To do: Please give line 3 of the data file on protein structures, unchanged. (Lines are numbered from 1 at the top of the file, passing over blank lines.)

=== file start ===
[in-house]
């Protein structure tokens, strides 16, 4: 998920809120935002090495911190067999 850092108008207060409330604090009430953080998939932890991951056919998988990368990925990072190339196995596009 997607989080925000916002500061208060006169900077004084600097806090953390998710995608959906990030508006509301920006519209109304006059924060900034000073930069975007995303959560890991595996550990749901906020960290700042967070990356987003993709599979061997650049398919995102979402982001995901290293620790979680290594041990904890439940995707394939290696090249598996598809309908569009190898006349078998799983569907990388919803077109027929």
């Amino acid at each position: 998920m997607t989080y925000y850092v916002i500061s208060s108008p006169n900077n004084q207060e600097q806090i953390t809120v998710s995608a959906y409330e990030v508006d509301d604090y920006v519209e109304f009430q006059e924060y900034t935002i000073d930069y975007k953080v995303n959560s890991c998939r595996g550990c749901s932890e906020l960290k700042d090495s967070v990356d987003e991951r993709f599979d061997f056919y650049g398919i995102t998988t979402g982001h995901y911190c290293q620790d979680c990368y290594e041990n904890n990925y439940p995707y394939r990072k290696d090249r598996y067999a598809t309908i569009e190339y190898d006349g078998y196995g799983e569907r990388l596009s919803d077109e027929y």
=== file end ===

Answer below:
């Amino acid at each position: 998920m997607t989080y925000y850092v916002i500061s208060s108008p006169n900077n004084q207060e600097q806090i953390t809120v998710s995608a959906y409330e990030v508006d509301d604090y920006v519209e109304f009430q006059e924060y900034t935002i000073d930069y975007k953080v995303n959560s890991c998939r595996g550990c749901s932890e906020l960290k700042d090495s967070v990356d987003e991951r993709f599979d061997f056919y650049g398919i995102t998988t979402g982001h995901y911190c290293q620790d979680c990368y290594e041990n904890n990925y439940p995707y394939r990072k290696d090249r598996y067999a598809t309908i569009e190339y190898d006349g078998y196995g799983e569907r990388l596009s919803d077109e027929y």